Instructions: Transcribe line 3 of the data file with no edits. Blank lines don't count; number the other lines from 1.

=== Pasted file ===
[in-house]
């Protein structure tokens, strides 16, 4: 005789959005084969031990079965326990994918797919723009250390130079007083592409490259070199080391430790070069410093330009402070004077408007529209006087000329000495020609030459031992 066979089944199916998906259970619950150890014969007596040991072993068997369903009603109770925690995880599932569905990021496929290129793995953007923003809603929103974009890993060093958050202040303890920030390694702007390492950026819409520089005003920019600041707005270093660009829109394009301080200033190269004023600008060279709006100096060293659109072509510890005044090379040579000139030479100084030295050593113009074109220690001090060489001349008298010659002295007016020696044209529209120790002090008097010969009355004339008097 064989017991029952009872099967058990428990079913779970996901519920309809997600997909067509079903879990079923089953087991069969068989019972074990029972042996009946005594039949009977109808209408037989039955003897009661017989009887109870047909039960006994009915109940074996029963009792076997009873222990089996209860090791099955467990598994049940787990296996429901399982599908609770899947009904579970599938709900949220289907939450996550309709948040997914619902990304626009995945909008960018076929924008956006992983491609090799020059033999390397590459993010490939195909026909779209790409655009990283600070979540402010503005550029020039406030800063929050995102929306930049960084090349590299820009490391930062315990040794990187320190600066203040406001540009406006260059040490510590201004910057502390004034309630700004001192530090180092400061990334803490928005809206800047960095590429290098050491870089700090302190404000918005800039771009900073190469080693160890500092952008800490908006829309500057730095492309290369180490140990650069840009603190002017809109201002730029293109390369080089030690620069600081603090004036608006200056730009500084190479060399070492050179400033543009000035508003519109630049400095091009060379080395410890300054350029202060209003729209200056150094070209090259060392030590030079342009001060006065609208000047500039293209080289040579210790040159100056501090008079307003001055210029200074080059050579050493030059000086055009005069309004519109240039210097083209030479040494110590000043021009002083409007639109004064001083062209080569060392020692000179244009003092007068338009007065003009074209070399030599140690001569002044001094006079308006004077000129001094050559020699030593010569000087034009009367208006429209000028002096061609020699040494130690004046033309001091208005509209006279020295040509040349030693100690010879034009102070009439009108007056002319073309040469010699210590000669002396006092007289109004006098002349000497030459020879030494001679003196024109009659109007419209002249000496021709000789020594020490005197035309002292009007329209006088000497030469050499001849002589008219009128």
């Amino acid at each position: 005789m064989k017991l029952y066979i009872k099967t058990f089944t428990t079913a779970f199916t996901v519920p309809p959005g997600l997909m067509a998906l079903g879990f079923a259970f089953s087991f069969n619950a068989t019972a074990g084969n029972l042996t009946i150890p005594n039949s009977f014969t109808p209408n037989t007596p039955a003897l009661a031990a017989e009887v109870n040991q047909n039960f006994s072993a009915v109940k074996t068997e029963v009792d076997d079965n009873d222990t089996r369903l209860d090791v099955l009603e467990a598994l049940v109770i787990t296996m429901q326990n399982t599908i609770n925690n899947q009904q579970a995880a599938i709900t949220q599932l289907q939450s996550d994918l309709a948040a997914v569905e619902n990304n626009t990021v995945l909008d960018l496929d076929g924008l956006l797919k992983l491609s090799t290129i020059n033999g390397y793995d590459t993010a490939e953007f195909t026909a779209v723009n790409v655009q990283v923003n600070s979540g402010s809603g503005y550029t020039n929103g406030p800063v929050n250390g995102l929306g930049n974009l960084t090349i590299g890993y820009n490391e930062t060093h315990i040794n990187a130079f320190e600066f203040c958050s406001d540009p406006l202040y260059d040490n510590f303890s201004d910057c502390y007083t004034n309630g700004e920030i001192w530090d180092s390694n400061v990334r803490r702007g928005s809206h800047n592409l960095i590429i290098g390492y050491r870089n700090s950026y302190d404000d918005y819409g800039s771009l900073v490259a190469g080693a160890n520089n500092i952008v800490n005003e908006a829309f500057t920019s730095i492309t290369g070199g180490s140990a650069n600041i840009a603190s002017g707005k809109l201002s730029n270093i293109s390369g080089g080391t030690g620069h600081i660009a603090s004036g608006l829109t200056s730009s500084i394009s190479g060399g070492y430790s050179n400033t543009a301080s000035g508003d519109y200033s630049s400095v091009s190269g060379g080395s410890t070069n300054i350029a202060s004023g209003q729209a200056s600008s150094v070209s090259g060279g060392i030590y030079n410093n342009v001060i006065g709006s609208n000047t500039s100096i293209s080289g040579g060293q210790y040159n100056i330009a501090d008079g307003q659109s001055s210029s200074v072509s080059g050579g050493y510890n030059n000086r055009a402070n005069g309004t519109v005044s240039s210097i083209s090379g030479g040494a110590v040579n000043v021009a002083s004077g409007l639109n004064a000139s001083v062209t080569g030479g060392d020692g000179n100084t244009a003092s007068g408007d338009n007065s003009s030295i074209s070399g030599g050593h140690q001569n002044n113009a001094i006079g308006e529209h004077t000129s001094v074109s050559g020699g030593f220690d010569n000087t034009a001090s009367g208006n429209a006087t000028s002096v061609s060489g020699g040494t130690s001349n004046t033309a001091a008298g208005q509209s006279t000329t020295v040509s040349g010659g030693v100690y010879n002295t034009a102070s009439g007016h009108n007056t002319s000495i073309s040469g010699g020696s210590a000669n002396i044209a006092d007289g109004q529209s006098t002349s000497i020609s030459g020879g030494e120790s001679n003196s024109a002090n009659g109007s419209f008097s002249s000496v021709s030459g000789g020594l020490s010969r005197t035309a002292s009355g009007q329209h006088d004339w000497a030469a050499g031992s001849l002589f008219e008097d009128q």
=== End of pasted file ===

């Amino acid at each position: 005789m064989k017991l029952y066979i009872k099967t058990f089944t428990t079913a779970f199916t996901v519920p309809p959005g997600l997909m067509a998906l079903g879990f079923a259970f089953s087991f069969n619950a068989t019972a074990g084969n029972l042996t009946i150890p005594n039949s009977f014969t109808p209408n037989t007596p039955a003897l009661a031990a017989e009887v109870n040991q047909n039960f006994s072993a009915v109940k074996t068997e029963v009792d076997d079965n009873d222990t089996r369903l209860d090791v099955l009603e467990a598994l049940v109770i787990t296996m429901q326990n399982t599908i609770n925690n899947q009904q579970a995880a599938i709900t949220q599932l289907q939450s996550d994918l309709a948040a997914v569905e619902n990304n626009t990021v995945l909008d960018l496929d076929g924008l956006l797919k992983l491609s090799t290129i020059n033999g390397y793995d590459t993010a490939e953007f195909t026909a779209v723009n790409v655009q990283v923003n600070s979540g402010s809603g503005y550029t020039n929103g406030p800063v929050n250390g995102l929306g930049n974009l960084t090349i590299g890993y820009n490391e930062t060093h315990i040794n990187a130079f320190e600066f203040c958050s406001d540009p406006l202040y260059d040490n510590f303890s201004d910057c502390y007083t004034n309630g700004e920030i001192w530090d180092s390694n400061v990334r803490r702007g928005s809206h800047n592409l960095i590429i290098g390492y050491r870089n700090s950026y302190d404000d918005y819409g800039s771009l900073v490259a190469g080693a160890n520089n500092i952008v800490n005003e908006a829309f500057t920019s730095i492309t290369g070199g180490s140990a650069n600041i840009a603190s002017g707005k809109l201002s730029n270093i293109s390369g080089g080391t030690g620069h600081i660009a603090s004036g608006l829109t200056s730009s500084i394009s190479g060399g070492y430790s050179n400033t543009a301080s000035g508003d519109y200033s630049s400095v091009s190269g060379g080395s410890t070069n300054i350029a202060s004023g209003q729209a200056s600008s150094v070209s090259g060279g060392i030590y030079n410093n342009v001060i006065g709006s609208n000047t500039s100096i293209s080289g040579g060293q210790y040159n100056i330009a501090d008079g307003q659109s001055s210029s200074v072509s080059g050579g050493y510890n030059n000086r055009a402070n005069g309004t519109v005044s240039s210097i083209s090379g030479g040494a110590v040579n000043v021009a002083s004077g409007l639109n004064a000139s001083v062209t080569g030479g060392d020692g000179n100084t244009a003092s007068g408007d338009n007065s003009s030295i074209s070399g030599g050593h140690q001569n002044n113009a001094i006079g308006e529209h004077t000129s001094v074109s050559g020699g030593f220690d010569n000087t034009a001090s009367g208006n429209a006087t000028s002096v061609s060489g020699g040494t130690s001349n004046t033309a001091a008298g208005q509209s006279t000329t020295v040509s040349g010659g030693v100690y010879n002295t034009a102070s009439g007016h009108n007056t002319s000495i073309s040469g010699g020696s210590a000669n002396i044209a006092d007289g109004q529209s006098t002349s000497i020609s030459g020879g030494e120790s001679n003196s024109a002090n009659g109007s419209f008097s002249s000496v021709s030459g000789g020594l020490s010969r005197t035309a002292s009355g009007q329209h006088d004339w000497a030469a050499g031992s001849l002589f008219e008097d009128q």